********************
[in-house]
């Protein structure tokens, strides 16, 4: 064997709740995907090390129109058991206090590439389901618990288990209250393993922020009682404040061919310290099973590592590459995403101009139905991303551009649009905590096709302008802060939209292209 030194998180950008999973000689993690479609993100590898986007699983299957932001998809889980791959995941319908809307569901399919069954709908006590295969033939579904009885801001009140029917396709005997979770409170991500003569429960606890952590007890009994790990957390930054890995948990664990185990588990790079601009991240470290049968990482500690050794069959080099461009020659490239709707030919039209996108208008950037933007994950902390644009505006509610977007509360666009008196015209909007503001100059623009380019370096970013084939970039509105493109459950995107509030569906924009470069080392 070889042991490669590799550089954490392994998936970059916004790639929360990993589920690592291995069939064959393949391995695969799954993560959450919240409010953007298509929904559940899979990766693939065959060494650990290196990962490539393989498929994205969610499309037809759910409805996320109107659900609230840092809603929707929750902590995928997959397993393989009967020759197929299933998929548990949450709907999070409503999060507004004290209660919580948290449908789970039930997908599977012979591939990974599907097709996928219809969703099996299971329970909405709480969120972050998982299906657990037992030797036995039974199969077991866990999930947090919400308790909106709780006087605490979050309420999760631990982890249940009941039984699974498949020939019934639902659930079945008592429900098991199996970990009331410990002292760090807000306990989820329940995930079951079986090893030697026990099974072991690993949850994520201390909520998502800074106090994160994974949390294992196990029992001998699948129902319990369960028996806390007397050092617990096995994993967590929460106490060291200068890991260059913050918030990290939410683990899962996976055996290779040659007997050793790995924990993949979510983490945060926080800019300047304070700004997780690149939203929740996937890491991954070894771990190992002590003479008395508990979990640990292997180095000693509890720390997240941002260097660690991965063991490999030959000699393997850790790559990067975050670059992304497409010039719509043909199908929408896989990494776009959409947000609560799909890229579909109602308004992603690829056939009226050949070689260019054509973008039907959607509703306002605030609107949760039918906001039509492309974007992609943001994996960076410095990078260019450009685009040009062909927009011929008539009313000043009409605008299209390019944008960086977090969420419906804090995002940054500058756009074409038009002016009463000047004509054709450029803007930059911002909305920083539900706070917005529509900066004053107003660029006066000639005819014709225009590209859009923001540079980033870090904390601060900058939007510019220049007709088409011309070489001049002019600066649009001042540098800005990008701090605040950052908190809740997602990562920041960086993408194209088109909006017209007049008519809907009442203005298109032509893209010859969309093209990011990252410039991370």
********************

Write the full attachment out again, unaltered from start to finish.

[in-house]
């Protein structure tokens, strides 16, 4: 064997709740995907090390129109058991206090590439389901618990288990209250393993922020009682404040061919310290099973590592590459995403101009139905991303551009649009905590096709302008802060939209292209 030194998180950008999973000689993690479609993100590898986007699983299957932001998809889980791959995941319908809307569901399919069954709908006590295969033939579904009885801001009140029917396709005997979770409170991500003569429960606890952590007890009994790990957390930054890995948990664990185990588990790079601009991240470290049968990482500690050794069959080099461009020659490239709707030919039209996108208008950037933007994950902390644009505006509610977007509360666009008196015209909007503001100059623009380019370096970013084939970039509105493109459950995107509030569906924009470069080392 070889042991490669590799550089954490392994998936970059916004790639929360990993589920690592291995069939064959393949391995695969799954993560959450919240409010953007298509929904559940899979990766693939065959060494650990290196990962490539393989498929994205969610499309037809759910409805996320109107659900609230840092809603929707929750902590995928997959397993393989009967020759197929299933998929548990949450709907999070409503999060507004004290209660919580948290449908789970039930997908599977012979591939990974599907097709996928219809969703099996299971329970909405709480969120972050998982299906657990037992030797036995039974199969077991866990999930947090919400308790909106709780006087605490979050309420999760631990982890249940009941039984699974498949020939019934639902659930079945008592429900098991199996970990009331410990002292760090807000306990989820329940995930079951079986090893030697026990099974072991690993949850994520201390909520998502800074106090994160994974949390294992196990029992001998699948129902319990369960028996806390007397050092617990096995994993967590929460106490060291200068890991260059913050918030990290939410683990899962996976055996290779040659007997050793790995924990993949979510983490945060926080800019300047304070700004997780690149939203929740996937890491991954070894771990190992002590003479008395508990979990640990292997180095000693509890720390997240941002260097660690991965063991490999030959000699393997850790790559990067975050670059992304497409010039719509043909199908929408896989990494776009959409947000609560799909890229579909109602308004992603690829056939009226050949070689260019054509973008039907959607509703306002605030609107949760039918906001039509492309974007992609943001994996960076410095990078260019450009685009040009062909927009011929008539009313000043009409605008299209390019944008960086977090969420419906804090995002940054500058756009074409038009002016009463000047004509054709450029803007930059911002909305920083539900706070917005529509900066004053107003660029006066000639005819014709225009590209859009923001540079980033870090904390601060900058939007510019220049007709088409011309070489001049002019600066649009001042540098800005990008701090605040950052908190809740997602990562920041960086993408194209088109909006017209007049008519809907009442203005298109032509893209010859969309093209990011990252410039991370």